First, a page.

Shifting to 5G? Make Networking-as-a-Service Your Partner

Discover how Networking-as-a-Service (NaaS) can help CSPs achieve operational improvements, visibility into their networks, and a positive user experience.

6 Min Read
Shifting to 5G? Make Networking-as-a-Service Your Partner
(Credit: JYPIX / Alamy Stock Photo)

Communications service providers (CSPs) must make significant operational shifts to enable 5G. As CSPs traverse new operational models to make it easier for developers, businesses, and MVNOs to conduct business, managing quality of service to provide a positive user experience will be crucial. By focusing on quality of service, CSPs can trial new revenue-generating services – with reduced risk.

Core to achieving these operational improvements is visibility into the full network, which is where Networking-as-a-Service (NaaS) comes in.

A dual challenge: improving user experience and monetization opportunities

To enable 5G, CSPs are on a journey to build a uniquely capable standalone network. The business case driving this investment is predominantly tied to enterprise growth opportunities.

The expected growth from 5G in the enterprise is tied to new portfolios of service innovation. To facilitate this innovation, CSPs need tools to empower developers to create new intelligent services, which require a higher level of performance. Beyond low latency and high bandwidth requirements, developers want to create new services with the ability to offer customized experiences on demand. Providing access to control the network is key to enabling these new revenue streams, but it causes challenges for CSPs who want to ensure optimal user experiences for this broadening portfolio of services.  

One of the major hindrances to achieving the parallel requirements of monetization and optimized user experience has always been a lack of full visibility. Typically, service providers rely on a number of patchwork solutions with siloed focuses within the network. This creates siloed visibility, making it all but impossible to truly reap the full range of benefits of new 5G technologies.

Creating a more consolidated view with networking-as-a-Service

If the goal is eventually to give access to program the infrastructure – to enable developers to leverage the value it can provide – then you need the ability to deliver assurance to support that infrastructure. And you need the ability to deliver it in an automated way.

To do this, you need a solid infrastructure that delivers network assurance and application assurance components in near-real time through AI/ML-driven automation. This dynamic control provides the ability to automatically address failures or optimize the network service as conditions change. This means that as developers start to develop on top of the infrastructure, they gain insights into the networks’ behavior so they can develop applications that ultimately deliver a better customer experience.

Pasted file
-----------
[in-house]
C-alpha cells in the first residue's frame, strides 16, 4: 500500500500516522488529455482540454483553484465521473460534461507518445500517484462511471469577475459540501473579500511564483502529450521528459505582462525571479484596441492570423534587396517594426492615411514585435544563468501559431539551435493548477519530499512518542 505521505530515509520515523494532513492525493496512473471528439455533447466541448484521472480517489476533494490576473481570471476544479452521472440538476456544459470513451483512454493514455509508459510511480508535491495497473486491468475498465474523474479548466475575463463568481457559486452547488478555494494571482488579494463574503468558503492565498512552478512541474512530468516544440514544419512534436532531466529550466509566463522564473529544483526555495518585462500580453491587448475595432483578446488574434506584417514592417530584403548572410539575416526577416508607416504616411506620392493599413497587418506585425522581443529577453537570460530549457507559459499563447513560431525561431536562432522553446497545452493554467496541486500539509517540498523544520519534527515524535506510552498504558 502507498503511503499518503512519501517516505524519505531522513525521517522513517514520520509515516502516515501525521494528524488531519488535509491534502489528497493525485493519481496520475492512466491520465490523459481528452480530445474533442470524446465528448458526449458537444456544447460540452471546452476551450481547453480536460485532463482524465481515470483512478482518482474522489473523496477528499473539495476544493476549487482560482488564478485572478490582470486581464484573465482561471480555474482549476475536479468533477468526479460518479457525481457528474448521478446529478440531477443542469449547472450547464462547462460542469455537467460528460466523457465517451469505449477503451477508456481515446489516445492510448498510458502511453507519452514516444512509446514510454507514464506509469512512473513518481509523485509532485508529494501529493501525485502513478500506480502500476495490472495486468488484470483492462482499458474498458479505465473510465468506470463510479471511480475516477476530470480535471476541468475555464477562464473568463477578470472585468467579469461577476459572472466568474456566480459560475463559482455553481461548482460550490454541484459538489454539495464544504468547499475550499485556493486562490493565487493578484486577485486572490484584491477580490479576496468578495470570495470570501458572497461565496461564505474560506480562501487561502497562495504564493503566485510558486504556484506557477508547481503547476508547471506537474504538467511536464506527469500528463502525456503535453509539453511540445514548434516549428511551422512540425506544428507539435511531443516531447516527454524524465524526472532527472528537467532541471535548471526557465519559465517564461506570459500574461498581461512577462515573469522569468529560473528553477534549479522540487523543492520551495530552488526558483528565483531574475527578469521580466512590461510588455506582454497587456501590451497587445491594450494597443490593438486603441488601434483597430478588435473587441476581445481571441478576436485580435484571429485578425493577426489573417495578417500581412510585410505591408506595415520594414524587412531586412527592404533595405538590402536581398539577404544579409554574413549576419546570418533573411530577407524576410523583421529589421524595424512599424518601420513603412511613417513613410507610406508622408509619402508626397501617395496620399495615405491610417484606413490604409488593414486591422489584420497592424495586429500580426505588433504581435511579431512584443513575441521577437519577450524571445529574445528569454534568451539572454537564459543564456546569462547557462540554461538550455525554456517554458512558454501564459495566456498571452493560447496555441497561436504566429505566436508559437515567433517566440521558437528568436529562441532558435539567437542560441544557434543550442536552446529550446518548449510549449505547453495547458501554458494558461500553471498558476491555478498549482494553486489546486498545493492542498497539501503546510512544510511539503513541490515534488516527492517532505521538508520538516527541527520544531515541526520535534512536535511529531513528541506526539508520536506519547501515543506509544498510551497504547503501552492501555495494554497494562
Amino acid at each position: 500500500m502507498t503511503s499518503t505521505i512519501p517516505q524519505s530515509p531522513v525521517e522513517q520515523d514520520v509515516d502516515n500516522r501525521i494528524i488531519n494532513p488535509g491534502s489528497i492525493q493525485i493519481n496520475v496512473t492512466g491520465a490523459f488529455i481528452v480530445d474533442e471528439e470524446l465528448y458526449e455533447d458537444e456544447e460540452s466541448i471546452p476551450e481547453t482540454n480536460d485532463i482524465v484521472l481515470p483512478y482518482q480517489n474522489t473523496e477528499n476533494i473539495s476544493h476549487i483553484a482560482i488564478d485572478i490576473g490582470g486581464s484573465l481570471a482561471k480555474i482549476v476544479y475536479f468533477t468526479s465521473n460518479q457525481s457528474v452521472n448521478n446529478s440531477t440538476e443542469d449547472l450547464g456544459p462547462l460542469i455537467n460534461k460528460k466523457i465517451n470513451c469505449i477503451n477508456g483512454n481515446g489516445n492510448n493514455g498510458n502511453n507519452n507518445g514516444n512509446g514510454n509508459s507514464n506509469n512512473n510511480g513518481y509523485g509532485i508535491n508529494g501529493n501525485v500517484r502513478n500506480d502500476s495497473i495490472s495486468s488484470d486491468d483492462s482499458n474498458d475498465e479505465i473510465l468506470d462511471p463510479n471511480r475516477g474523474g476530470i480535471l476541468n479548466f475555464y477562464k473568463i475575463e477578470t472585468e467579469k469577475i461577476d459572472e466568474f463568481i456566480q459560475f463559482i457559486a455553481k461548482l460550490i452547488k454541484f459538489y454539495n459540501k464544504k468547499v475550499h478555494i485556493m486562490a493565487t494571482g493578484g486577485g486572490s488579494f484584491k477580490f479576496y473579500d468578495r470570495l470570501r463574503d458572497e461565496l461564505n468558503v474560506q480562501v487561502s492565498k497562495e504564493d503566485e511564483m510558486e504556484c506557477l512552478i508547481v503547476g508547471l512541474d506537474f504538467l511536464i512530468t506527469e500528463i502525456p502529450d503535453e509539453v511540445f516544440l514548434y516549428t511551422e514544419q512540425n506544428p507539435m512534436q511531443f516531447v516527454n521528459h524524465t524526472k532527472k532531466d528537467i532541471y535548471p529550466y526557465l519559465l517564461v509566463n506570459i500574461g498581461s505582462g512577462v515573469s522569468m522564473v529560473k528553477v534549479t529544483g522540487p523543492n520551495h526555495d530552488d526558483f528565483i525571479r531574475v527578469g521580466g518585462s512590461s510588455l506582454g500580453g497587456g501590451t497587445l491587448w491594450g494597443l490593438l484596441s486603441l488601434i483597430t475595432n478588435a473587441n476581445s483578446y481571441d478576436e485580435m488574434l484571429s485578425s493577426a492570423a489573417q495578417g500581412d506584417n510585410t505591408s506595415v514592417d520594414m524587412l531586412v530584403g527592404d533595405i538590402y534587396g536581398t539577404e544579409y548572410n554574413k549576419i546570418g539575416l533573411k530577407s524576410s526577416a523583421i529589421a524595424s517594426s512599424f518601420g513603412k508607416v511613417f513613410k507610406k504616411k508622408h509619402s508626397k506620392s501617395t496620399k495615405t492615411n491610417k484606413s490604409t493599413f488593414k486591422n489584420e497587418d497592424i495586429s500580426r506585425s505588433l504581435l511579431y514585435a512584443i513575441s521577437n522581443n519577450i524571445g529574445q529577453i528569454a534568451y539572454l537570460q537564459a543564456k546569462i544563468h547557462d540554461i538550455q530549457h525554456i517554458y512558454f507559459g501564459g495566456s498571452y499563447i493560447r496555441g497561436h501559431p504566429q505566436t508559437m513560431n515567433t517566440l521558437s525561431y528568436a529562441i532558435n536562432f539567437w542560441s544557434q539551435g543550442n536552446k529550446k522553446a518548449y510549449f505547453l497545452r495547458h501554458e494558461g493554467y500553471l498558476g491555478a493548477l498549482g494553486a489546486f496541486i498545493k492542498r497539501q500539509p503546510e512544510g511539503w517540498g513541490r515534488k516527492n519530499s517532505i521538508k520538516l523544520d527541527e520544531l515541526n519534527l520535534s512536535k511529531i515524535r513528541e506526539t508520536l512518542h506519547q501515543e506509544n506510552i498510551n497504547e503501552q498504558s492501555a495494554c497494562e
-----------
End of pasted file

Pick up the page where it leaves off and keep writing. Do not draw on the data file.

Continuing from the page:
In the past, CSPs have used a disaggregated solution to try to fix the lack of visibility and performance issues. This approach means that CSPs have different tools for visibility into different components of the network and applications. Just as CSPs learned ten years ago that siloed network architectures restrict their capabilities, they're now recognizing that it’s time to reconsider this disaggregated visibility method.

A holistic view (what’s called full-stack visibility) with automated control across the entire network and infrastructure changes the game. This is the promise of NaaS. It’s all about visibility.

Overcoming 5G challenges via end-to-end visibility

To gain full-stack visibility that’s integrated and automated, you need a network management and service monitoring solution that offers features and capabilities including:

  • A single pane of glass view providing operations teams with quick insights and automated actions.

  • Integration with and links to virtual or containerized environments like VNFs, and CNFs with physical equipment (hosts, switches, and routers).

  • End-to-end functionality, spanning across multi-domains (local area, wired and wireless access, transport, and data center networks) and multiple layers (up and down the stack from network to application).